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Ganga cleanup: Some unanswered questions
By Sudhirendar Sharma



The euphoria and cynicism generated by the World Bank's $1 billion loan is similar to the enthusiasm Rajiv Gandhi's Ganga Action Plan had generated in 1984. The Public Accounts Committee (PAC) of the Parliament had found in 2004 that Rs 960 crore spent on the project (till then) only ended-up increasing the level of pollution in the river.

This article was first published in March 1985 issue of Manthan (“But can the Ganga be purified? Ten pertinent questions to the Government of India”), a quarterly published by the Deendayal Research Institute). It had raised some questions on the Ganga Action Plan, which are as relevant today as these were then.

1. Can Rs 250 crore project cleanse the Ganga, when the State Pollution Control Boards and the Central Board for Pollution Control could not do so with the help of a legal weapon called the Water Pollution Control Act, 1974?

2. If the existence of Pollution Boards and the Act during the past decade is a testimony to an increase in the levels of pollution, isn't there something wrong with the functioning of the Boards and the implementation of the Act?

3. While providing sewerage treatment facilities to 29 Class 1 cities along the Ganga may not reduce pollution to even 50 per cent, how is the complete check on waste disposal to be achieved?

4. It is believed that 25 per cent of the pollution in the Ganga is caused by 132 major industries along its 2,000 km route from Haridwar to Howrah. Out of these units, 66 are on the banks of the river at Kanpur alone. Whereas providing sewerage and sewage treatment facilities is a government responsibility, industrial units are supposed to have their own treatment facilities for the wastes they generate. But none of the industries have a fool-proof waste treatment facility, though under Sections 25, 26 of the Water Pollution Control Act, the industries cannot dispose their untreated effluents into the natural water courses.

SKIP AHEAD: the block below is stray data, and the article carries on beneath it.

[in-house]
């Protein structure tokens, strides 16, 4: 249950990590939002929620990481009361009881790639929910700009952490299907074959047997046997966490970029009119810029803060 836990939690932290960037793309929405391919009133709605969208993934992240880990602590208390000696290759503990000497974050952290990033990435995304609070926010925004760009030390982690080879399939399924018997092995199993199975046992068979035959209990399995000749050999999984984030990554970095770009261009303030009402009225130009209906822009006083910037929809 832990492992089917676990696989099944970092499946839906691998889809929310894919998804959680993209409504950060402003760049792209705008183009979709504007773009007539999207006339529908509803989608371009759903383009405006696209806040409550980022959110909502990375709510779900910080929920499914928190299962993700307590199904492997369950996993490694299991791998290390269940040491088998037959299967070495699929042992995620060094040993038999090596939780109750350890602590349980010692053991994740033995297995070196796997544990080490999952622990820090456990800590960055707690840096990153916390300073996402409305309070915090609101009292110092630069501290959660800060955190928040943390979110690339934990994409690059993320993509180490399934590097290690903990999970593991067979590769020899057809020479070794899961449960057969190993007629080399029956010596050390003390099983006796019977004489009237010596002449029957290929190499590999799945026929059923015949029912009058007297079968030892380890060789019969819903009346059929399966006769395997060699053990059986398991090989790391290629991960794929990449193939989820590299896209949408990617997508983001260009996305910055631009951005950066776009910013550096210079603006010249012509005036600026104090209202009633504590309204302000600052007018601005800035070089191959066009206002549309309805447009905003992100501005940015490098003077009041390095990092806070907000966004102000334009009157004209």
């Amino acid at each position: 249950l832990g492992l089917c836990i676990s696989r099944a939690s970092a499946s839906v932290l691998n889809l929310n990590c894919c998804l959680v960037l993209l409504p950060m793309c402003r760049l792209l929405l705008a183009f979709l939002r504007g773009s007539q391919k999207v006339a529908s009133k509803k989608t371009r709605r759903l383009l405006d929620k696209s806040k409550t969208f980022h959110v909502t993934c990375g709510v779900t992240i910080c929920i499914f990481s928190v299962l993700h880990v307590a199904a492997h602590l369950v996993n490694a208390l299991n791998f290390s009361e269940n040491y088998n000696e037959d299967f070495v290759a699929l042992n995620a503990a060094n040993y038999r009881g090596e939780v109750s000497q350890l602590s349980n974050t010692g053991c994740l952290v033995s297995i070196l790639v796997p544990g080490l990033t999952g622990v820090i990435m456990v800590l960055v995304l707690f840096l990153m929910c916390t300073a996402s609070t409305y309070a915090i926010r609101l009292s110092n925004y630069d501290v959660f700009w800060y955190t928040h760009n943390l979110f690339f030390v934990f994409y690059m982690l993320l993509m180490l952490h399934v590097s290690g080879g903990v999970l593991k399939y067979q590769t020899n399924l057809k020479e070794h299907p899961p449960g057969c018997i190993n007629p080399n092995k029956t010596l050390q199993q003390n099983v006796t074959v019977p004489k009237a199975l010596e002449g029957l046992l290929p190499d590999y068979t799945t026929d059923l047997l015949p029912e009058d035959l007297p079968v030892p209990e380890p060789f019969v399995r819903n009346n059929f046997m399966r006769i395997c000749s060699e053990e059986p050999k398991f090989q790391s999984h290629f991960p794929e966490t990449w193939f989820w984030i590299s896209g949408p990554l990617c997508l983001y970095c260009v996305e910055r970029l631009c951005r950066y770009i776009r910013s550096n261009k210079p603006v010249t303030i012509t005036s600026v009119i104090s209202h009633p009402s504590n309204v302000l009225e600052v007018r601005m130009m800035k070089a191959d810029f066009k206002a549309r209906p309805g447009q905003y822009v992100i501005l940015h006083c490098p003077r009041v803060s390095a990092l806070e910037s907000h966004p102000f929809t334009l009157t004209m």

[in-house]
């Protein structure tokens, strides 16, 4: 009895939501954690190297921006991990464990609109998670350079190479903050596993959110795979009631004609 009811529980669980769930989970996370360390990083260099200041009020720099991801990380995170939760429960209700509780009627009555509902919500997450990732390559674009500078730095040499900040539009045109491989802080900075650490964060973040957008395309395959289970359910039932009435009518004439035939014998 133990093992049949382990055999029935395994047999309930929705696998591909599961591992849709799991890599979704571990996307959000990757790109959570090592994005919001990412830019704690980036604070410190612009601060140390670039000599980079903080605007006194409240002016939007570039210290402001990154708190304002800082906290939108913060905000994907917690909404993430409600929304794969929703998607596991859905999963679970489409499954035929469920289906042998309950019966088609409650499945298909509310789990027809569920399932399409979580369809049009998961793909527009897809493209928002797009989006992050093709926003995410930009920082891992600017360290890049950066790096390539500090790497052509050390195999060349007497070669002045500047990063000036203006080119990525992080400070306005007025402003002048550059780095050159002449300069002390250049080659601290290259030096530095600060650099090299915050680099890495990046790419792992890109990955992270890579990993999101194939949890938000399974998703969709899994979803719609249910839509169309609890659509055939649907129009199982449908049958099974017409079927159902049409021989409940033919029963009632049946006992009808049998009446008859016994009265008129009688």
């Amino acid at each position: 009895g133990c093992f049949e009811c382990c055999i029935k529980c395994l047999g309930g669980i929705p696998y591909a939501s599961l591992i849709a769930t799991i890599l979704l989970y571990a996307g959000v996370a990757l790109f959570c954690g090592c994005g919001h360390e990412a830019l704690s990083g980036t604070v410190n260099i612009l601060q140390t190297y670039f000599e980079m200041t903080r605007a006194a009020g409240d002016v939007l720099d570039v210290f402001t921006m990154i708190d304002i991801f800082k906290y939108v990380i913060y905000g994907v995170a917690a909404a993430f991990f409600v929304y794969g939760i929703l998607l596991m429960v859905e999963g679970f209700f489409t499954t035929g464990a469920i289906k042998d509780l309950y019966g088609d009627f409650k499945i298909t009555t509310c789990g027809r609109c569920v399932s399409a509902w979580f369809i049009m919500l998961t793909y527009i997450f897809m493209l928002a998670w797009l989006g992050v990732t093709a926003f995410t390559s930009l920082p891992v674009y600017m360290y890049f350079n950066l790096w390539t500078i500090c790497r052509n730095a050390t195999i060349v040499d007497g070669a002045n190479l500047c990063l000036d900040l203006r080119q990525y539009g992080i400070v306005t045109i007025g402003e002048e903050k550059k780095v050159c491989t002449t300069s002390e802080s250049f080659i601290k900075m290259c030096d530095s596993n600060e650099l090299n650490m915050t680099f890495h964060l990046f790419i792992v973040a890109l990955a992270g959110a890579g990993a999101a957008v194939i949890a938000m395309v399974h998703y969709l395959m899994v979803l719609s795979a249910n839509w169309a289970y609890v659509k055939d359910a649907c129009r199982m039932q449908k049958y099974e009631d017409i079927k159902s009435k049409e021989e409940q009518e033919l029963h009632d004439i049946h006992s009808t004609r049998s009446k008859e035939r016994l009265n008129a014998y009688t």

5. On the other hand, Section 33 of the Act has provided the Boards with legal powers of punishment and imprisonment to erring authorities. Also, under certain conditions the Boards can purify the effluents for the industry and recover the expenditure incurred. What then prevented these Boards from implementing the provision?

6. Political interference, business lobbies and lack of technical manpower curtailed the functioning of most of the State Pollution Boards, but it has not indicated any measures to strengthen their functioning. If, along with these Boards and the Act, a separate Ganga Authority is required to clean the river, then what will be the future role and status of these Boards?

7. The project on paper seems alright and there is every possibility of treating sewage and sullage, provided funds are available. Can all the population (informal settlements) living along the Ganga be covered under the sewerage schemes of municipalities?